Rabies in urban opossums signals health alert in São Paulo

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A female White-eared opossum (Didelphis albiventris) found dead in 2021 in Bosque dos Jequitibás Park in the center of Campinas, one of the largest cities in São Paulo state, Brazil, died from rabies meningoencephalitis, according to a group of researchers at the University of São Paulo (USP) and Adolfo Lutz Institute (IAL), the regional reference laboratory, working with health professionals affiliated with public institutions in São Paulo city and Campinas. 

Reported in an article published in the journal Emerging Infectious Diseases, the finding serves as an alert to the presence of the virus, which is deadly to humans, in the urban environment. 

Dog rabies is no longer present in São Paulo state, thanks to the success of vaccination campaigns for domestic animals. For this reason, it's important to monitor other mammals that can act as vectors for the virus, especially animals neglected by this kind of surveillance, such as opossums."

Eduardo Ferreira Machado, first author of the article

He conducted the study for his PhD research at the School of Veterinary Medicine and Animal Science (FMVZ-USP) with a scholarship from FAPESP. 

Neurological signs of the disease detected in the animal pointed to the form of rabies that causes paralysis and is transmitted by bats. Viral particles identified in other organs also showed that the infection was in the systemic propagation phase. 

The opossum was one of 22 tested for rabies and other diseases by the group in 2021 as part of an epidemiological surveillance project conducted in partnership with the São Paulo City Department of Health and the Campinas Center for Zoonosis Control. 

In the same year, the team analyzed 930 bats, 30 of which tested positive for rabies. More than half of these (17 or 56.7%) belonged to frugivorous species of the genus Artibeus. The rest (13 or 43.4%) were insectivorous and belonged to three different genera. 

Bridge to humans 

Transmission among bats and opossums may occur via their interaction, as these animals compete for habitats in nature, such as tree crowns, and in man-made environments, such as roof gables or backyards, for example.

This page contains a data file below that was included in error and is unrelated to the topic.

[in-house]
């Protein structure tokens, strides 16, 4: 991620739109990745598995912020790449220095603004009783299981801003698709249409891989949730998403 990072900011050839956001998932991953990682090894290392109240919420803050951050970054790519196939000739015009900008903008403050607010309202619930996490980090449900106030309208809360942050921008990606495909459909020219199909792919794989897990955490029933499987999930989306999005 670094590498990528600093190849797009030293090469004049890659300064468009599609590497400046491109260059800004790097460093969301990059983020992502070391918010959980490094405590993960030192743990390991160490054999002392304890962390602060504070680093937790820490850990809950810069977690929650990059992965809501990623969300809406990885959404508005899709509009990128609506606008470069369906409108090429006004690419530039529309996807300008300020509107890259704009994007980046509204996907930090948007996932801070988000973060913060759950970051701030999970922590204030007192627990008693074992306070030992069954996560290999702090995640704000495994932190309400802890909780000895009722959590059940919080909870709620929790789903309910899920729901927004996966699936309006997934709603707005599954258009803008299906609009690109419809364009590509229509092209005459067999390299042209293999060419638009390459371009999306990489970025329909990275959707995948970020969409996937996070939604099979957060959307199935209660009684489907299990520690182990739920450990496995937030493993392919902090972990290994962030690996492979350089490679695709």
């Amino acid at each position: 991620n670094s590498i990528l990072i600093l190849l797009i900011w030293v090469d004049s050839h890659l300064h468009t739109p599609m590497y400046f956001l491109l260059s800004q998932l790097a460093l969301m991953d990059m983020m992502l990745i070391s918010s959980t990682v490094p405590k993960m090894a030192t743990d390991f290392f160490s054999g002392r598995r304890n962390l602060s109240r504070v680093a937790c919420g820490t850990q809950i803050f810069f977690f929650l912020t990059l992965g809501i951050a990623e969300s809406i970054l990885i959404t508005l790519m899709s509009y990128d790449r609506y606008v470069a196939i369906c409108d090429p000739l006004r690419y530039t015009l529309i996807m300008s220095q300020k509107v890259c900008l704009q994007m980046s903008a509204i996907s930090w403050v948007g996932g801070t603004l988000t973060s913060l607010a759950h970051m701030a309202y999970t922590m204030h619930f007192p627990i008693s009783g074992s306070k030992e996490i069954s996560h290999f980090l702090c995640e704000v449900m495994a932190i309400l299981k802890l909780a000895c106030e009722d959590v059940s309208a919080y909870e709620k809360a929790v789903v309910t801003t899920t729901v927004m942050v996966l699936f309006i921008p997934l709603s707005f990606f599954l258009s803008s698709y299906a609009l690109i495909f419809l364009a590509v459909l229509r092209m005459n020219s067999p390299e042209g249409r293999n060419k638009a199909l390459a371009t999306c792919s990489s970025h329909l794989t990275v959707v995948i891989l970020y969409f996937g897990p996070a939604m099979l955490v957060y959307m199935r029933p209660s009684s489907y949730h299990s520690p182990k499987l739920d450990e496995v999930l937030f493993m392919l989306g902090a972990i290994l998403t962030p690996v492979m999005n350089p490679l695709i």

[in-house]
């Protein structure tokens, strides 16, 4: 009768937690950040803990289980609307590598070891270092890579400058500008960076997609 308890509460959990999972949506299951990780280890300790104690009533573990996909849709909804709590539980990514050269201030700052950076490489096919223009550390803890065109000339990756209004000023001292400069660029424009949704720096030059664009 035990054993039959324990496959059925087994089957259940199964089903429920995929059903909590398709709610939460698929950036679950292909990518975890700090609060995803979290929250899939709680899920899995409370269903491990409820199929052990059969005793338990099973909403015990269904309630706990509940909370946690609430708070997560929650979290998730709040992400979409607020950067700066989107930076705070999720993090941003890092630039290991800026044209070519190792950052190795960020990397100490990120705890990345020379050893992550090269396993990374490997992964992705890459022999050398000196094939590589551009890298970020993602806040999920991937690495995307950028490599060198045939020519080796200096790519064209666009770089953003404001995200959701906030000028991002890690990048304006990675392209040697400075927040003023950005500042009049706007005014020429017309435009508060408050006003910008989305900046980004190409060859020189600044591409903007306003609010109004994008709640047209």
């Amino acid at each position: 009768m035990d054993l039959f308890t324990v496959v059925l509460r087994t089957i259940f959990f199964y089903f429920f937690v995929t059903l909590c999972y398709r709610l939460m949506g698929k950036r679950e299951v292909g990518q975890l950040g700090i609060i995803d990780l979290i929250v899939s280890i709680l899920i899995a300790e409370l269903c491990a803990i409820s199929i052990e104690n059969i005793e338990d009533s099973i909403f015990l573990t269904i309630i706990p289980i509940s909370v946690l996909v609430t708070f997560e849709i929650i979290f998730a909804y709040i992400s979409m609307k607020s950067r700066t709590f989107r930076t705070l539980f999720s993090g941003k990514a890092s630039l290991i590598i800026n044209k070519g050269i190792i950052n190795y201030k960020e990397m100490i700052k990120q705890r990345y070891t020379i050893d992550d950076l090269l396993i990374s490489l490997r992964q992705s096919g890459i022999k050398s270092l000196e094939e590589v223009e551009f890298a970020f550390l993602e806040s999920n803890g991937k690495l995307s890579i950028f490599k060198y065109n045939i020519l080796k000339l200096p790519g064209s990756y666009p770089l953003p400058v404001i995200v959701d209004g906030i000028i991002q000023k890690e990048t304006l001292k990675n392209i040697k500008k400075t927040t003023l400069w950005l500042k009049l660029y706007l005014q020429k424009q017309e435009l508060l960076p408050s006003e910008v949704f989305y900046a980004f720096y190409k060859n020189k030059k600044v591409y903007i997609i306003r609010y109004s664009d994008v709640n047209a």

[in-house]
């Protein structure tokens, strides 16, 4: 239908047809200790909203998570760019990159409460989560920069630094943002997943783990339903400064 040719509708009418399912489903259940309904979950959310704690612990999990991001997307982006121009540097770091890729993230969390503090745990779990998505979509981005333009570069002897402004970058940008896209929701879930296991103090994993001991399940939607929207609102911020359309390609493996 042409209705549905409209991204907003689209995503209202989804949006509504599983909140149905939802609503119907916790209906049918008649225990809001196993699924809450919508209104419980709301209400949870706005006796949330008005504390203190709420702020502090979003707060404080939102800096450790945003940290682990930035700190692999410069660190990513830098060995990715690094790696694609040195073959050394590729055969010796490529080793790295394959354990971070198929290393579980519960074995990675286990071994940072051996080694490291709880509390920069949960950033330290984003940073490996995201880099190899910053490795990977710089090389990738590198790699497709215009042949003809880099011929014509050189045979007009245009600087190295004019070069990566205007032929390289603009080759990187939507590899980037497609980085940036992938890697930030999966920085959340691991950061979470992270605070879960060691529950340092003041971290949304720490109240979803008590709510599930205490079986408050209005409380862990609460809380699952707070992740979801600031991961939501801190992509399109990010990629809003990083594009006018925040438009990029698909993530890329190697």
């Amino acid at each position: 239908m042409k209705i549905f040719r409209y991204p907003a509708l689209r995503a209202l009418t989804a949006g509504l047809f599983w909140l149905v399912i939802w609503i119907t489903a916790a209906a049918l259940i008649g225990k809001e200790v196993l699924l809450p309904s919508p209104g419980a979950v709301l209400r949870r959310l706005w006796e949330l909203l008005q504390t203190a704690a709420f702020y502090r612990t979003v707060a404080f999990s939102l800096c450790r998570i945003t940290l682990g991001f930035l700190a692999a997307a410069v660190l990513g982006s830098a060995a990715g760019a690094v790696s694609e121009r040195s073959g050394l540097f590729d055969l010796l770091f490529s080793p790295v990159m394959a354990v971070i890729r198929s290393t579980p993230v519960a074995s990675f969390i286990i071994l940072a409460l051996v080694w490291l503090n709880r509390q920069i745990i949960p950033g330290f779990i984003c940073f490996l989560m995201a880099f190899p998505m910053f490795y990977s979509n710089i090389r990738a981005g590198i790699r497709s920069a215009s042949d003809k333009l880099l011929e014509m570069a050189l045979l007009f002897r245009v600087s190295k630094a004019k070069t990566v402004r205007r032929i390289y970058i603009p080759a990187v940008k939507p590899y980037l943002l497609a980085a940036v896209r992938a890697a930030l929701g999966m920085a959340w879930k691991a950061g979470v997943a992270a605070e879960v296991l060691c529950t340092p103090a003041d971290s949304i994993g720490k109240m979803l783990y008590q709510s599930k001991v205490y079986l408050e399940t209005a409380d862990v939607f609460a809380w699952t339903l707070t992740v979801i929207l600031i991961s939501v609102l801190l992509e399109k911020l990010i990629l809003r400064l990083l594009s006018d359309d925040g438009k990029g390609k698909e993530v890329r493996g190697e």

In 2014, a case of cat rabies was notified in Campinas. The infection was traced to a viral variant found in bats. Both cats and opossums may prey on bats, and this was the most likely transmission path. 

The researchers also drew attention to the fact that 15 of the 22 opossums analyzed had been killed by dogs. "Dogs can be a bridge between opossums and us, bringing rabies and other diseases to humans. It's therefore important to monitor wild animals that live in cities," Machado said. 

According to José Luiz Catão-Dias, a co-author of the article and Machado's thesis advisor at FMVZ-USP, opossums are key to this type of surveillance because they adapt well to urban environments without necessarily ceasing to interact with areas of forest. 

"Even so, they're neglected. Hardly anything is known about the diseases they may have and might transmit to us," said Catão-Dias, who is principal investigator and grantee for the project "Comparative pathology and investigation of diseases in Neotropical marsupials, order Didelphimorphia: a surveillance proposal for a group of mammals neglected in wild fauna health studies", supported by FAPESP. 

The authors note in the article that a study conducted in the 1960s led to initial suggestions of resistance to the rabies virus among opossums, an assumption reinforced by the scarcity of reports of rabies in these animals. 

The low prevalence of rabies among opossums in North America, where wild carnivorous mammals are natural reservoirs for viruses, has been explained as due to their low body temperature (34.4 °C-36.1 °C) and the minimal possibility of surviving an attack by a rabid animal. However, the Brazilian study shows that transmission occurs and should be monitored. 

The researchers continue to analyze dead animals brought to IAL's Pathology Center, for the purposes of monitoring the presence of both rabies and other diseases. They plan to partner with institutions in other countries, such as Australia, so as to be able to conduct surveillance of opossums and other marsupials. 

"The Australians have a great deal of experience in this area. We can make comparisons that will be useful to both countries," Catão-Dias said. 

Source:
Journal reference:

Ferreira-Machado, E., et al. (2023). Naturally Acquired Rabies in White-Eared Opossum, Brazil. Emerging Infectious Diseases. doi.org/10.3201/eid2912.230373.

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